Many of the changes, as Attorney-General Christian Porter noted, are to definitions and drafting – which doesn’t make them unimportant.
These include clarifying that “prejudice to national security” has to involve an element of harm, not just embarrassment. There’ll be clarification of “espionage”, “sabotage”, “political violence” and “foreign interference”.
Changes will reduce the maximum penalties for the new secrecy offences, and require the attorney-general’s consent for a prosecution under them.
An amendment will ensure the staff of the Inspector-General of Intelligence and Security are properly protected.
The changes will give greater protection to the media, expanding the public interest defence for journalists, and making it clear that editors, legal advisers and administrative staff will all be covered by the journalism defence.
Before a journalist can be prosecuted over reporting classified documents, the head of the relevant agency will have to certify that they were properly classified, and the attorney-general must consent to the legal action.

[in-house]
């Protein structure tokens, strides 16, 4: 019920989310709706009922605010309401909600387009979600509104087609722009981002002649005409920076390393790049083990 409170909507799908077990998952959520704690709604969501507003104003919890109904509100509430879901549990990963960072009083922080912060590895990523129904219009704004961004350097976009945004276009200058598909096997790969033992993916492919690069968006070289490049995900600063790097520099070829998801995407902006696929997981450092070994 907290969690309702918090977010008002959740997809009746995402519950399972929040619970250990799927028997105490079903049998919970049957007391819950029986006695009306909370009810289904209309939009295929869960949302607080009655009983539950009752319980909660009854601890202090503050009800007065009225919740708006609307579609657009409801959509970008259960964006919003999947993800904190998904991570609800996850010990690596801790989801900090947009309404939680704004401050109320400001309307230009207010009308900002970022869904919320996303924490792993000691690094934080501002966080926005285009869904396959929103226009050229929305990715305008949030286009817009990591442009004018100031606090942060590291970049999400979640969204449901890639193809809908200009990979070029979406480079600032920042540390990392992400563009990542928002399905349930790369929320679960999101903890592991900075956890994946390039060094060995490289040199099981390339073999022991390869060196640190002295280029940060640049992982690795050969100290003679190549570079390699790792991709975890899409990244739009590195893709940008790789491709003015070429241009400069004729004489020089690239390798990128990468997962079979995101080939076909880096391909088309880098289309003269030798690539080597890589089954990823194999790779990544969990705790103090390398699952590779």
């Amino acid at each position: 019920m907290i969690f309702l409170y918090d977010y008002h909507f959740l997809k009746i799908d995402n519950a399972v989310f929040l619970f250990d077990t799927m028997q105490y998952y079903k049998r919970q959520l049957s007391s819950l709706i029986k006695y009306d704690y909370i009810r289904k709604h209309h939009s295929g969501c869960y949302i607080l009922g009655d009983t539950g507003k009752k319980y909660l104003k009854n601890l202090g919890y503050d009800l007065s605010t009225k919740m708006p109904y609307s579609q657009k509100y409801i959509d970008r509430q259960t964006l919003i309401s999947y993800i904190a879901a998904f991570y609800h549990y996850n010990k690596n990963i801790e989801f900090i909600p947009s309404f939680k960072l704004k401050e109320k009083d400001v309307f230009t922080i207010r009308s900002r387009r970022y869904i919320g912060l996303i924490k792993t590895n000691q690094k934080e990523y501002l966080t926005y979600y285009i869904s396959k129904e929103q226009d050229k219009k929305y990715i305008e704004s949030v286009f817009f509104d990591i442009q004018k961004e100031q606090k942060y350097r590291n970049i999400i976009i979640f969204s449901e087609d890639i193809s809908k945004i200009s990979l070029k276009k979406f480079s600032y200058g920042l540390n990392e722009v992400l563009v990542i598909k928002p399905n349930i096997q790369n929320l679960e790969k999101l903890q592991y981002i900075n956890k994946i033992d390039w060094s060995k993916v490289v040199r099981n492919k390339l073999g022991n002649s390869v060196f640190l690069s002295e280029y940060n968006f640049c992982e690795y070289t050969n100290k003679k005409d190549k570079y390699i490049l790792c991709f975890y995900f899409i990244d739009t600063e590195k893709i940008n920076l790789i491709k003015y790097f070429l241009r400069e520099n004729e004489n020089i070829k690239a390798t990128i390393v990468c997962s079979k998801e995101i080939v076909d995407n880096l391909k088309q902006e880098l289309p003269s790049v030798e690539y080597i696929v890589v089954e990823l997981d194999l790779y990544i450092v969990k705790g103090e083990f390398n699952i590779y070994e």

The government, accepting some criticisms of the legislation, itself put forward certain amendments.
The committee – which is still examining an accompanying bill to set up a register of those working on behalf of foreign governments and other interests – said that after three years there should be a review of the operation of key parts of the foreign influence legislation.
The agreed changes haven’t satisfied critics such as the Law Council and Amnesty International. But the political deal is now in place.
Meanwhile Porter explicitly cast an eye to coming elections. “Activity which is designed to interfere or influence our democratic processes is at its most acute when democratic processes are taking place and that means five by-elections in late July and then the full general election”.
The government, saying it wants the legislation passed before the parliament rises at the end of June for the winter recess, is preparing for more angry reaction from Beijing.
Michelle Grattan does not work for, consult, own shares in or receive funding from any company or organisation that would benefit from this article, and has disclosed no relevant affiliations beyond their academic appointment.